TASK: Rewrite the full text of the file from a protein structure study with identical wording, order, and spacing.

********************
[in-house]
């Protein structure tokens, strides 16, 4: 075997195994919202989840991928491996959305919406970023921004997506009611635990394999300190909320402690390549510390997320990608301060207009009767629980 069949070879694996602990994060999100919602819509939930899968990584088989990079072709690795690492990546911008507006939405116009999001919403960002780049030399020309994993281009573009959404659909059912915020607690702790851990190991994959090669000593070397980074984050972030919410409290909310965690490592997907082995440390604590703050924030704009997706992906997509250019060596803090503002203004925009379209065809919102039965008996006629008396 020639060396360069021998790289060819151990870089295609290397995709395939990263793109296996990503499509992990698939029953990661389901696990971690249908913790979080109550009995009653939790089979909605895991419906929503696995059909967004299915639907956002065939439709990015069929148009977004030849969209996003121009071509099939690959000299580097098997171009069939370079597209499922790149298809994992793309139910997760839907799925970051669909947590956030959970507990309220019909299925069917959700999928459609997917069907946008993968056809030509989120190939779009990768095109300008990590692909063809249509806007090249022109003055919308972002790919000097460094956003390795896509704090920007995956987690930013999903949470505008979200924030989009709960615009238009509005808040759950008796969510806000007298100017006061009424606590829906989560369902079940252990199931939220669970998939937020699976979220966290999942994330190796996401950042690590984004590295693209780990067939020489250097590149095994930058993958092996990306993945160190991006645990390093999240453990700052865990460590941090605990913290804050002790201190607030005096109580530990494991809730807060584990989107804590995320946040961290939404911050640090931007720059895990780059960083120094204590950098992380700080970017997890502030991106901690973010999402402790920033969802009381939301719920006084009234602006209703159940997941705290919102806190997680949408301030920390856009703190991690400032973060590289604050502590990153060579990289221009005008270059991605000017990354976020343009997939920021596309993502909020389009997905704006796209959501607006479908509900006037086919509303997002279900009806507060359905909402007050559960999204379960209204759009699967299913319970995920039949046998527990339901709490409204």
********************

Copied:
[in-house]
């Protein structure tokens, strides 16, 4: 075997195994919202989840991928491996959305919406970023921004997506009611635990394999300190909320402690390549510390997320990608301060207009009767629980 069949070879694996602990994060999100919602819509939930899968990584088989990079072709690795690492990546911008507006939405116009999001919403960002780049030399020309994993281009573009959404659909059912915020607690702790851990190991994959090669000593070397980074984050972030919410409290909310965690490592997907082995440390604590703050924030704009997706992906997509250019060596803090503002203004925009379209065809919102039965008996006629008396 020639060396360069021998790289060819151990870089295609290397995709395939990263793109296996990503499509992990698939029953990661389901696990971690249908913790979080109550009995009653939790089979909605895991419906929503696995059909967004299915639907956002065939439709990015069929148009977004030849969209996003121009071509099939690959000299580097098997171009069939370079597209499922790149298809994992793309139910997760839907799925970051669909947590956030959970507990309220019909299925069917959700999928459609997917069907946008993968056809030509989120190939779009990768095109300008990590692909063809249509806007090249022109003055919308972002790919000097460094956003390795896509704090920007995956987690930013999903949470505008979200924030989009709960615009238009509005808040759950008796969510806000007298100017006061009424606590829906989560369902079940252990199931939220669970998939937020699976979220966290999942994330190796996401950042690590984004590295693209780990067939020489250097590149095994930058993958092996990306993945160190991006645990390093999240453990700052865990460590941090605990913290804050002790201190607030005096109580530990494991809730807060584990989107804590995320946040961290939404911050640090931007720059895990780059960083120094204590950098992380700080970017997890502030991106901690973010999402402790920033969802009381939301719920006084009234602006209703159940997941705290919102806190997680949408301030920390856009703190991690400032973060590289604050502590990153060579990289221009005008270059991605000017990354976020343009997939920021596309993502909020389009997905704006796209959501607006479908509900006037086919509303997002279900009806507060359905909402007050559960999204379960209204759009699967299913319970995920039949046998527990339901709490409204």